Friday, May 17, 2013

"Come, Holy Ghost!": A few thoughts about Pentecost...

Tomorrow evening is the Vigil of Pentecost, the beginning of our celebration of the descent on the Holy Spirit. For me (and I know I can't be alone in this), this event, recorded in the Book of Acts, is one of more mysterious and hard-to-imagine happenings in the early days of the Church. And maybe for this reason, I constantly struggle with my understanding of the Person of the Holy Spirit.

But I'm comforted by a few realities:

1) The long, deep, historical roots of this feast day (it is ancient!), which means that, despite my finite understanding of it all, faith and trust in the Church helps me to place great value on the event and the celebration of Pentecost, even when it is not something that necessarily "feel" drawn to.

 2) The fact that Pentecost serves as a one of two liturgical hinges on the door that connects Christianity to its Jewish roots. In other words, Pentecost is closely connected to Easter and these two feasts have a direct correlation on the Jewish calendar that Jesus and the Apostles celebrated. To me, that's pretty cool.

3) Even though I sometimes struggle to understand and, (as embarrassing as it is to admit) probably tend to neglect, my relationship with the Holy Spirit, the Feast of Pentecost calls me to account and prods me to explore more deeply the Third Person of the Holy Trinity. And growing in spiritual (or should I say Spiritual) understanding is always a very good thing.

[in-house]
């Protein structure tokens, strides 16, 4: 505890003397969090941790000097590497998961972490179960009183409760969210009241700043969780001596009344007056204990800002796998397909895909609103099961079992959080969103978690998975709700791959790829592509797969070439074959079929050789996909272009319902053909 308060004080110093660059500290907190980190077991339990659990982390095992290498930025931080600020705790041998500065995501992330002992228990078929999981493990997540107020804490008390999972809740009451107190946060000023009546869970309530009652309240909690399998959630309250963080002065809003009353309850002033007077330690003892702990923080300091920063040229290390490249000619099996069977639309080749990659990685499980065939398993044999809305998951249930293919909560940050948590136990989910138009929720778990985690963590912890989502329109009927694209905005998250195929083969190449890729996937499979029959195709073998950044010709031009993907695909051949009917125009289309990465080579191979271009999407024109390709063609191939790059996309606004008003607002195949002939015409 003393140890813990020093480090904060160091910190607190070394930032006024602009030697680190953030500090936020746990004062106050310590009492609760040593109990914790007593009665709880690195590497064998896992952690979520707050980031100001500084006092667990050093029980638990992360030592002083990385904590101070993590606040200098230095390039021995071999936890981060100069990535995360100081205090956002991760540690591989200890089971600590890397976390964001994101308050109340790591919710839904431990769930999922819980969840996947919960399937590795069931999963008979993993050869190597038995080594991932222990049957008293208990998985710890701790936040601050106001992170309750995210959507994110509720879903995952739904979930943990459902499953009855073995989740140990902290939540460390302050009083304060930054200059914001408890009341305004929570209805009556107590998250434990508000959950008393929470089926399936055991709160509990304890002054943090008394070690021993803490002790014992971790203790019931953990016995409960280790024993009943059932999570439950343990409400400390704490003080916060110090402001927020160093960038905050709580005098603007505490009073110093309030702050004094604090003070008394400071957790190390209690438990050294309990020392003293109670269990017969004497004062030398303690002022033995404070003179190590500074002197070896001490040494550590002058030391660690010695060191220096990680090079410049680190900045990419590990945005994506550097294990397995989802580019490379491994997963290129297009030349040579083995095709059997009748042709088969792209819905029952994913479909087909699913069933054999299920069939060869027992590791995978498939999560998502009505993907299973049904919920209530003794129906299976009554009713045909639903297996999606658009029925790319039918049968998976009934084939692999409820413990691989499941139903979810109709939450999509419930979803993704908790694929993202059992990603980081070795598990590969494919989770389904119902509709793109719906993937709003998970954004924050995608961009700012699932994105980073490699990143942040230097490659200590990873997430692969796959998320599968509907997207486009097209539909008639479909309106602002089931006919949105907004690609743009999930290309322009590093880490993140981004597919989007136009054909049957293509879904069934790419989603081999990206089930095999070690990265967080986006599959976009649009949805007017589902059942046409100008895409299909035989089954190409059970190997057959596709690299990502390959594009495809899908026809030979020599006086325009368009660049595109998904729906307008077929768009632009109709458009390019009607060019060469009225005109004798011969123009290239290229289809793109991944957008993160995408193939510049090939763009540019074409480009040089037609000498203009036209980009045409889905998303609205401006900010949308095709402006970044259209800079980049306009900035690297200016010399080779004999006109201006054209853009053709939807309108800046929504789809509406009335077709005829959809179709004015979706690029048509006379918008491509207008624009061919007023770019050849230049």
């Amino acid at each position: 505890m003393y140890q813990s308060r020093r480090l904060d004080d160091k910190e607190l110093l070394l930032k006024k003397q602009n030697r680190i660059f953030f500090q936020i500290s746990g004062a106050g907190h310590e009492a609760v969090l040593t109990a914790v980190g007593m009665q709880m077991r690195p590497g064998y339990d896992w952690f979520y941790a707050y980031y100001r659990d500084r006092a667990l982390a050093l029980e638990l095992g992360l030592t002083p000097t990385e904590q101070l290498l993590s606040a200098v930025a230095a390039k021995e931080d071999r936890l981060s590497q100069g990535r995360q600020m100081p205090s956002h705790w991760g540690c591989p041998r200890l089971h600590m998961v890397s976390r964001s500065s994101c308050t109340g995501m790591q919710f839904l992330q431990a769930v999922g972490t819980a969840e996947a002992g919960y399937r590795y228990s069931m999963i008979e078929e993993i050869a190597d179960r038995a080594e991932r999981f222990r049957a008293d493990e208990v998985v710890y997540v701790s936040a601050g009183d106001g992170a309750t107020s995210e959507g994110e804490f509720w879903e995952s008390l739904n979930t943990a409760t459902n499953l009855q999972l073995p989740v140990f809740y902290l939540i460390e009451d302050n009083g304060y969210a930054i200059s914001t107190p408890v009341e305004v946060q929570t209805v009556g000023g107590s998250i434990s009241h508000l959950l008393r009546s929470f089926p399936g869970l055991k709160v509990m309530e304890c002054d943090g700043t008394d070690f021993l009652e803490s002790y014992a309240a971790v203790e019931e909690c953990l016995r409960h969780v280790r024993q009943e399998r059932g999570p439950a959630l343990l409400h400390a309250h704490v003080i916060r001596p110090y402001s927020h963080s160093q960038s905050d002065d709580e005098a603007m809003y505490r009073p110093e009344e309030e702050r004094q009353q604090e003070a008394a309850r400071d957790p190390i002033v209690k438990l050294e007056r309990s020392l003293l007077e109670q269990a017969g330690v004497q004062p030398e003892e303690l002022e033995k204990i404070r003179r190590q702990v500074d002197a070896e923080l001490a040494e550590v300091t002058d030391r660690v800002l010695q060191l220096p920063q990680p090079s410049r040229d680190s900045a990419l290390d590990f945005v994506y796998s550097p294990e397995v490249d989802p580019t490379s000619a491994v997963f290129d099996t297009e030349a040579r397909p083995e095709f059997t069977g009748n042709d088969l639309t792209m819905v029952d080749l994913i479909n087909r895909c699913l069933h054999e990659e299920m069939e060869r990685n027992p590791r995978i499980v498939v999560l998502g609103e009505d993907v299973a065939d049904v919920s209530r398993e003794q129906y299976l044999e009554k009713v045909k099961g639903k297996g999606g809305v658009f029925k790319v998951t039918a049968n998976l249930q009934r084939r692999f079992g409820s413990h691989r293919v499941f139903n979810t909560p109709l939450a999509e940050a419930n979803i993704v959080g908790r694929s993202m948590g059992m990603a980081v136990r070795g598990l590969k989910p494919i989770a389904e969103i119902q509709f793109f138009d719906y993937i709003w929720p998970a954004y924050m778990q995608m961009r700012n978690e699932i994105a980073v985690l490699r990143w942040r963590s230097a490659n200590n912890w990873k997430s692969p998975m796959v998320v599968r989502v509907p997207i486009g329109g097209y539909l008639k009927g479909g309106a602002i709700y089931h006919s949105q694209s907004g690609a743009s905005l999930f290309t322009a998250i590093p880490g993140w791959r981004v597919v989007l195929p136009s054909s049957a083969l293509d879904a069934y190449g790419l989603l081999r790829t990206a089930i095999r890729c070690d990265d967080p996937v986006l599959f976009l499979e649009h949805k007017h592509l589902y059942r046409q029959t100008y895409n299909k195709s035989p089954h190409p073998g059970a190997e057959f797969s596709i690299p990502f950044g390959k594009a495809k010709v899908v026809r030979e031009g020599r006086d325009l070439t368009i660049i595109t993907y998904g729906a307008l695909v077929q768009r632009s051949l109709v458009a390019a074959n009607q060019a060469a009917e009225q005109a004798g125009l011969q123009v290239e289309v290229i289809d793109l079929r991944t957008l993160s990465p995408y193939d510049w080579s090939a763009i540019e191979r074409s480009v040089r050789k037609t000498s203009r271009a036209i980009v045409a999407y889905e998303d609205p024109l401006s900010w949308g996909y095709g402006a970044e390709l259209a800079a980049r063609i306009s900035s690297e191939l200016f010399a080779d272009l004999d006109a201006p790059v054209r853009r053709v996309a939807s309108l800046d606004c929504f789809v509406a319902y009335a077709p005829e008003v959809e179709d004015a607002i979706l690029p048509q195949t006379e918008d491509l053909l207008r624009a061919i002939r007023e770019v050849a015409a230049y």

The Apostolic Roots of Pentecost

The early Church celebrated Pentecost almost from the beginning. Not only is the event of Pentecost clearly described in the New Testament, but we know, too, that the event continued to be celebrated by the early Christians. In the earliest writings from the Church Fathers, Pentecost is the only other feast, besides Pascha (i.e. Easter), even mentioned. So it's evident that much emphasis was placed on this holy day from the very start.

By the time the Feast of the Ascension of the Lord came to be celebrated, the Church encouraged the faithful to mimic the actions of the holy Mary and the Apostles, who spent nine days in the Upper Room, in prayer after Jesus ascended to heaven. This is the birth of the traditional Catholic practice of the novena, or nine days of prayer. On a side note, this is one reason why the current practice of moving observance of Christ's Ascension from its proper day (Ascension Thursday) to the following Sunday (as we do here in our diocese) is regrettable, to say the least.